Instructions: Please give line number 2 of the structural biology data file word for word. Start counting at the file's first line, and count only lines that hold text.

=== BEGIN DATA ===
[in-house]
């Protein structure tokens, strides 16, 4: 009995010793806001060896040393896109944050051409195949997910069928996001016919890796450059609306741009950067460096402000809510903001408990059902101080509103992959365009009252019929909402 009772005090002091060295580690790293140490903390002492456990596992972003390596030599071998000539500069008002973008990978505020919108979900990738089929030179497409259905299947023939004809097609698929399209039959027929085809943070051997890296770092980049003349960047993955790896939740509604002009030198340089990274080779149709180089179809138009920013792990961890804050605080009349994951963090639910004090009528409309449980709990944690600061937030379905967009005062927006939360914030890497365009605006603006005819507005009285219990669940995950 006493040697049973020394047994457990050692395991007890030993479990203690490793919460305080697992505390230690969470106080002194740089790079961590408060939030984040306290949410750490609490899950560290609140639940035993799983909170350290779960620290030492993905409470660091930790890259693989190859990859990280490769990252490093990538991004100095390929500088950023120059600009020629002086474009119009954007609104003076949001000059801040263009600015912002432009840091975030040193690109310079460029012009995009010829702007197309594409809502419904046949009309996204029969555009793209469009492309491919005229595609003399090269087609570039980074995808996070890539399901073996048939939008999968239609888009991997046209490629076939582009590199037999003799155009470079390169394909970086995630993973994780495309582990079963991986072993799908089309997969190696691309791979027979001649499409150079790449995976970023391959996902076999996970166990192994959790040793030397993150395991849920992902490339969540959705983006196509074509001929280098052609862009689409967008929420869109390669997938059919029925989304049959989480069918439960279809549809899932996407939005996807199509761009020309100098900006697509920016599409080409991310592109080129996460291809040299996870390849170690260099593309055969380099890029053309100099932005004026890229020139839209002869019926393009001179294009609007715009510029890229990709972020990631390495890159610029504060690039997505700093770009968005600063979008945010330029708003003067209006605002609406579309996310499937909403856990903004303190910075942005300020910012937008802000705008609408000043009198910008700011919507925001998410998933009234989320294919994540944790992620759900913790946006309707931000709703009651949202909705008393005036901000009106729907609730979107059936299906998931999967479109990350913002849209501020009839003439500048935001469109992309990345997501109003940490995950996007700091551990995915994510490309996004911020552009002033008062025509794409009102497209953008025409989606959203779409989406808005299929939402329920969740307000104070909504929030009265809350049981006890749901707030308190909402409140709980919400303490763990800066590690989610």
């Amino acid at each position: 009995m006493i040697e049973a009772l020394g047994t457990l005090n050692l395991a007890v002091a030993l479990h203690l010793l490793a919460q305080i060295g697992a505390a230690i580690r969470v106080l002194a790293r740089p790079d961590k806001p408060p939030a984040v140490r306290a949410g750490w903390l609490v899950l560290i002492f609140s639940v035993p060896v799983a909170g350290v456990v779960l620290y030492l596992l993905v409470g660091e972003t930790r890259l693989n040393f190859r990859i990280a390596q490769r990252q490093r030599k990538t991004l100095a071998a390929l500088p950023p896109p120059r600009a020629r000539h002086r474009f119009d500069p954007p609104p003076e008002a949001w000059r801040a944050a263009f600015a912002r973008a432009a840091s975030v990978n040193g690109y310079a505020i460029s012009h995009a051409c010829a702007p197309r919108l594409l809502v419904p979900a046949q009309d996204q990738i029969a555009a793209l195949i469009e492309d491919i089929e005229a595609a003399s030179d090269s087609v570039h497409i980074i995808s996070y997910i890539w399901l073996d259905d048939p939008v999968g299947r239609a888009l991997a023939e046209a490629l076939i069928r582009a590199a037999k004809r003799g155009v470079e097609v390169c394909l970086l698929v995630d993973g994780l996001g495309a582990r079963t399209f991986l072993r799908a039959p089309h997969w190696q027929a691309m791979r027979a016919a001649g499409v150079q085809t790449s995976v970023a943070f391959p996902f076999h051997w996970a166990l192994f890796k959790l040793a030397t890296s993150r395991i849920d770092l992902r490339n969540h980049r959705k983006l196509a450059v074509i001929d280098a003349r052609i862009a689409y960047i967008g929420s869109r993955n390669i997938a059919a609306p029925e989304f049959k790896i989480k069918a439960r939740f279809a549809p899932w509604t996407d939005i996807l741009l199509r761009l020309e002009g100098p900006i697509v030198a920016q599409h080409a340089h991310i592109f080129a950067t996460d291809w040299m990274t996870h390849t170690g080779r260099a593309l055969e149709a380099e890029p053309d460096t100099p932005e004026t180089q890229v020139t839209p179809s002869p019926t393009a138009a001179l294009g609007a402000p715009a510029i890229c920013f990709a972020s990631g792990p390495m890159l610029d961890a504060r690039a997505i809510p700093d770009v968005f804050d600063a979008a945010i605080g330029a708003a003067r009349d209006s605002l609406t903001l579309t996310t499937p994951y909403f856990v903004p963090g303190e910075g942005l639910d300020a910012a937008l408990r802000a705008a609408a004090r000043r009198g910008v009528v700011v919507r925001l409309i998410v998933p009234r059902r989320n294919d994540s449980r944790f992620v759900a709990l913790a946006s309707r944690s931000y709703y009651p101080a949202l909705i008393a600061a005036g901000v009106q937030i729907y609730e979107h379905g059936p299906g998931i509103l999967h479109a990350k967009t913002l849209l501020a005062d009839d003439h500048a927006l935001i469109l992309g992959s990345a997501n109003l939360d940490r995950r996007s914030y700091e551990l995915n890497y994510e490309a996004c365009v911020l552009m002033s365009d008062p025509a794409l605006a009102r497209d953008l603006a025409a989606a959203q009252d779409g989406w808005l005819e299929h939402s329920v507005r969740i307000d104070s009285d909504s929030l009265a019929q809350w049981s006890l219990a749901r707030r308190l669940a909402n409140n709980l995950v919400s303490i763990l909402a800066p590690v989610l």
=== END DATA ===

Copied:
């Protein structure tokens, strides 16, 4: 009995010793806001060896040393896109944050051409195949997910069928996001016919890796450059609306741009950067460096402000809510903001408990059902101080509103992959365009009252019929909402 009772005090002091060295580690790293140490903390002492456990596992972003390596030599071998000539500069008002973008990978505020919108979900990738089929030179497409259905299947023939004809097609698929399209039959027929085809943070051997890296770092980049003349960047993955790896939740509604002009030198340089990274080779149709180089179809138009920013792990961890804050605080009349994951963090639910004090009528409309449980709990944690600061937030379905967009005062927006939360914030890497365009605006603006005819507005009285219990669940995950 006493040697049973020394047994457990050692395991007890030993479990203690490793919460305080697992505390230690969470106080002194740089790079961590408060939030984040306290949410750490609490899950560290609140639940035993799983909170350290779960620290030492993905409470660091930790890259693989190859990859990280490769990252490093990538991004100095390929500088950023120059600009020629002086474009119009954007609104003076949001000059801040263009600015912002432009840091975030040193690109310079460029012009995009010829702007197309594409809502419904046949009309996204029969555009793209469009492309491919005229595609003399090269087609570039980074995808996070890539399901073996048939939008999968239609888009991997046209490629076939582009590199037999003799155009470079390169394909970086995630993973994780495309582990079963991986072993799908089309997969190696691309791979027979001649499409150079790449995976970023391959996902076999996970166990192994959790040793030397993150395991849920992902490339969540959705983006196509074509001929280098052609862009689409967008929420869109390669997938059919029925989304049959989480069918439960279809549809899932996407939005996807199509761009020309100098900006697509920016599409080409991310592109080129996460291809040299996870390849170690260099593309055969380099890029053309100099932005004026890229020139839209002869019926393009001179294009609007715009510029890229990709972020990631390495890159610029504060690039997505700093770009968005600063979008945010330029708003003067209006605002609406579309996310499937909403856990903004303190910075942005300020910012937008802000705008609408000043009198910008700011919507925001998410998933009234989320294919994540944790992620759900913790946006309707931000709703009651949202909705008393005036901000009106729907609730979107059936299906998931999967479109990350913002849209501020009839003439500048935001469109992309990345997501109003940490995950996007700091551990995915994510490309996004911020552009002033008062025509794409009102497209953008025409989606959203779409989406808005299929939402329920969740307000104070909504929030009265809350049981006890749901707030308190909402409140709980919400303490763990800066590690989610």